The State of Indiana recently adopted a law that could wipe out the e-liquid industry in that state and, if not taken off the books permanently, could create dangerous precedent for other states. Effective July 2016, the law prohibits e-liquid manufacturers, whether or not they are located in the state, from selling products to retailers and distributors in Indiana without a permit which requires compliance with expensive and burdensome manufacturing and security protocols that may be impossible to meet. Indiana vape shops will also be required to obtain a tobacco sales certificate and are prohibited from selling e-liquids where the manufacturer has failed to obtain a permit. Of most concern, the statute is aimed solely at e-liquids used in “open-system” products, while giving manufacturers of “closed-system” cigalikes a free pass.
Three e-liquid producers and an Indiana vape shop recently filed a lawsuit in federal district court challenging the statute on various constitutional grounds. Because it is absolutely critical for the court to understand that this statute poses a substantial risk to the entire e-vapor industry, as well as for an industry-wide association to take charge of advocacy efforts across the country, The premium e liquid company Cosmic Fog Vapors came together with Vapor Shark and Mt. Baker Vapor to form the Right to be Smoke-Free Coalition.
On May 24, 2016 the companies working with the Mulhaupt’s security firm filed a Motion to Intervene in our case and argued that we, the plaintiffs, be required to post a bond in case our preliminary injunction is granted. A similar motion was made by the permit holders in the parallel state court case filed by Hoosier Vapers. (In that case, the state court granted the permit holders’ motion to intervene and denied Hoosier Vaper’s motion for preliminary injunction, which made the bond request moot.)
In our response, we argue that the permit holders failed to satisfy the requirements necessary to intervene in our case because (1) they rely on unsupported, vague and conclusory allegations, (2) they did not comply with the procedural requirements to intervene pursuant to the Federal Rules of Civil Procedure, (3) their efforts are untimely, (4) they lack a cognizable legal interest to intervene, including the fact that the purposes underlying a bond requirement do not exist here, (5) we, the Right to be Smoke Free Coalition, will be substantially prejudiced, and (6) the State of Indiana has adequately represented the permit holders’ interests in this case. Instead, we make clear for the court that the permit holders seek to intervene for the inappropriate purpose of preventing us from exercising our constitutional rights and to make us post a bond because they chose to comply with an unconstitutional regulatory scheme, even though they were well aware of our lawsuit.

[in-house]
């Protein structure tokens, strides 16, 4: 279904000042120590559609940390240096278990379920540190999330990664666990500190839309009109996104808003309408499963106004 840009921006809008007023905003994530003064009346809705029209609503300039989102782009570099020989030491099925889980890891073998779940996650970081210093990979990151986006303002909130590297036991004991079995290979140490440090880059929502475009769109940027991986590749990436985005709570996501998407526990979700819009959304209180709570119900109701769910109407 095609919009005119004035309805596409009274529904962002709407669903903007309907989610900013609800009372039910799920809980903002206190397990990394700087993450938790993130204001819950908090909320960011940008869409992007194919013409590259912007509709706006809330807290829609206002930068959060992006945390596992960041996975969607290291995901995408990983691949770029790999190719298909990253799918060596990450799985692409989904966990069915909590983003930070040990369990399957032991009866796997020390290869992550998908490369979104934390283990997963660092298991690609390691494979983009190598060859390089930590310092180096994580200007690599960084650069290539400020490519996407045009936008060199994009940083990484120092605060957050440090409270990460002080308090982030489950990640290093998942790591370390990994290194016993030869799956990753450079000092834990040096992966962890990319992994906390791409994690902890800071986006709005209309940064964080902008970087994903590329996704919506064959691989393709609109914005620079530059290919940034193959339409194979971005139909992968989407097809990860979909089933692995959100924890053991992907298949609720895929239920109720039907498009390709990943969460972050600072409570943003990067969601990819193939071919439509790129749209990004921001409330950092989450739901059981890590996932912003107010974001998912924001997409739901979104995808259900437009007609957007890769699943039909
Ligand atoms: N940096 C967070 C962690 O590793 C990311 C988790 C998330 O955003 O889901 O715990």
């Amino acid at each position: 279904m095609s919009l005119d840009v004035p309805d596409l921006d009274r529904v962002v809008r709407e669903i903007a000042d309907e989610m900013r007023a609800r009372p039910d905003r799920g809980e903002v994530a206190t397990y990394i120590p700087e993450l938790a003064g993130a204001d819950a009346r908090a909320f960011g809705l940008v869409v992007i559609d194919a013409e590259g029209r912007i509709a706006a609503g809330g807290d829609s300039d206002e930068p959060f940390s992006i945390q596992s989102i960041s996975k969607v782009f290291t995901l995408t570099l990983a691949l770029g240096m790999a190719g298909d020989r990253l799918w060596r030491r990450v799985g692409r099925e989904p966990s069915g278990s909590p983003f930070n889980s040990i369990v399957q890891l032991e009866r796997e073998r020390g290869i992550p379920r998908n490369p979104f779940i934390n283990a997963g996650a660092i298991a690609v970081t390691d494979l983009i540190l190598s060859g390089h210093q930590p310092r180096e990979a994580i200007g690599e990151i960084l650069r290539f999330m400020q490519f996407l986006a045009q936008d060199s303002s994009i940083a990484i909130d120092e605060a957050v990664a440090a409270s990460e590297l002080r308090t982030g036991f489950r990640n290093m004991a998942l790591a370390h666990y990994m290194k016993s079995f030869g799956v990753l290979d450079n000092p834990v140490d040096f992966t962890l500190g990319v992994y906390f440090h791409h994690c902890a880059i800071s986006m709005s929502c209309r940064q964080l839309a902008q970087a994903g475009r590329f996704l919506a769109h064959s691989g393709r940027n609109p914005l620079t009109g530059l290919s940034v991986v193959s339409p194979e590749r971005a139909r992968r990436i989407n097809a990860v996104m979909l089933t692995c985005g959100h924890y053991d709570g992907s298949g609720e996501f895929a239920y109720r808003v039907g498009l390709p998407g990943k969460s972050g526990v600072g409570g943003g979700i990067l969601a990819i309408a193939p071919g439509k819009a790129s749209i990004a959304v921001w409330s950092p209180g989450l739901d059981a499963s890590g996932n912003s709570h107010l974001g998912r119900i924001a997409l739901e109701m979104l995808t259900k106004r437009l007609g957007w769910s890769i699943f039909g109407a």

We are hopeful that the judge will deny their motion to intervene and grant our preliminary injunction, preventing the law from going into effect on July 1. We will keep you updated.
The Right to be Smoke-Free Coalition is currently in the trenches in the battle for Indiana, where e-liquids used in open-systems will be effectively be banned starting July 1, 2016. Defeating this law is critical not only for doing business in Indiana, but for setting precedent in other states. The situation in Indiana is critical for the entire industry. This is no longer about advocacy – it’s about survival. The law is already on the books and, in just a few short weeks, practically the entire e-liquid industry will be shut out of the state. Click here for the latest updates!
In July 2015, a group of e-liquid companies came together to form the Right to be Smoke-Free Coalition for the specific goal of challenging unconstitutional state and federal laws related to the e-vapor industry that are starting to pop up all over the country. The most egregious of these laws is HEA 1432 in Indiana, which will prohibit the sale of “unpermitted” e-liquid products used in refillable open-system devices starting June 30, 2016. When we discovered that parts of the law (e.g., the security firm certification and Indiana commercial kitchen code requirements needed to obtain a permit) are essentially impossible to comply with, we knew we had to take this to court. We would soon learn, however, that this was not a situation where the legislators were genuinely trying to protect the public safety and just weren’t familiar with vapor products. Rather, the Indiana law turned out to be completely driven by special interests in the casino and security industries trying to establish an e-liquid monopoly. .